There are a lot of good automation workflows that can be done because your code is version-controlled.

You can add linters and validation checks to your PRs. You could even spin up a temporary environment to test your changes.

You could incorporate testing using tools like TerraTest that can run in your PR pipeline.

Apart from testing, you could take things one step further and automate your deployments. So once a PR is merged, you could run a pipeline that will plan and apply your changes. You could also store your state files in some artifact repository for debugging or versioning purposes.

Knowledge Sharing

When things are being done manually, it usually is the operations team that has all the knowledge of how things are being done.

In extreme case, scenarios it's a few people in the operations team that know how things are being managed.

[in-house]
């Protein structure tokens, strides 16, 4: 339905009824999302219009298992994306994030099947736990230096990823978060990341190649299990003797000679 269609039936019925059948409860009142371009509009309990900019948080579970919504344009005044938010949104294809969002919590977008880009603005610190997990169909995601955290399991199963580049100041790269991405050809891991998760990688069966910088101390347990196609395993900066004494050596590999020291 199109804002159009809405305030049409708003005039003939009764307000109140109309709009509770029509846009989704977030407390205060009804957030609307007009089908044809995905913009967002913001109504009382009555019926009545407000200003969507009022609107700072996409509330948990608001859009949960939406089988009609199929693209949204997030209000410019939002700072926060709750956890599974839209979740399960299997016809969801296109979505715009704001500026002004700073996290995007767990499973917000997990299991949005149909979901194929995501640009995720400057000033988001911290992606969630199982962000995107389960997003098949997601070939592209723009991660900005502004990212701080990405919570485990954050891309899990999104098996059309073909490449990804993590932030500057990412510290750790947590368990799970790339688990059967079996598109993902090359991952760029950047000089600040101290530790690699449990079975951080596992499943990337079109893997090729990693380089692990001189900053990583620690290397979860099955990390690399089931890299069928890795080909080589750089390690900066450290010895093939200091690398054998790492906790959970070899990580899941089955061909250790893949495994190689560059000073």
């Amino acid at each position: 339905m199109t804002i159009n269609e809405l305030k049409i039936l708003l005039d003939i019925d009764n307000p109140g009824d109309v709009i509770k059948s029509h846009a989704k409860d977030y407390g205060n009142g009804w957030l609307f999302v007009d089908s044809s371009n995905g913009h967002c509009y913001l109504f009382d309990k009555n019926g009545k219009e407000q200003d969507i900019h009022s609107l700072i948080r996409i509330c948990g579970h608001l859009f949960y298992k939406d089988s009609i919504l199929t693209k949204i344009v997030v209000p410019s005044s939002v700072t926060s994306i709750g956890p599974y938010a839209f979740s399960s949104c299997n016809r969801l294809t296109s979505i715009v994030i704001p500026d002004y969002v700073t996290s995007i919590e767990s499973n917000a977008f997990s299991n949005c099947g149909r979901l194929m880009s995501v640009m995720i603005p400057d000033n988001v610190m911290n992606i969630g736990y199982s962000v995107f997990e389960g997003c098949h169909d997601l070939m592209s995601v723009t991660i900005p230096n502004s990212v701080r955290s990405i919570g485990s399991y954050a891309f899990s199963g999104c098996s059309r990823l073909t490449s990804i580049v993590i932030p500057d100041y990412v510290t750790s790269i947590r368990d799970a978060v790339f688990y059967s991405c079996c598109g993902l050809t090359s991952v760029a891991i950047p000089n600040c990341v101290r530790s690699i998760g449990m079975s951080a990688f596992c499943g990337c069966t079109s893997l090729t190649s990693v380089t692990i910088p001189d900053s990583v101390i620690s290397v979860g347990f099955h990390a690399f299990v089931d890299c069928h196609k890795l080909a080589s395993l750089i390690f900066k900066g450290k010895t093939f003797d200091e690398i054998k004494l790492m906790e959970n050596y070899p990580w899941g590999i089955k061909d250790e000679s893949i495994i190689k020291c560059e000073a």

This proves to be very risky for companies as if these people leave then there will be a huge knowledge gap in the company.

This all gets fixed with IAC because of version control. The configurations are public and you can always refer to the code to understand what's happening.

PS. You would need to know how the IAC works and information about the specific resources to understand what is going on but that is pretty straightforward.

Breaking Silos

IAC forces operations people to think more like software engineers and software engineers to learn more about operations.

This breaks the silos between the departments and encourages cross-collaboration. The benefits of this include: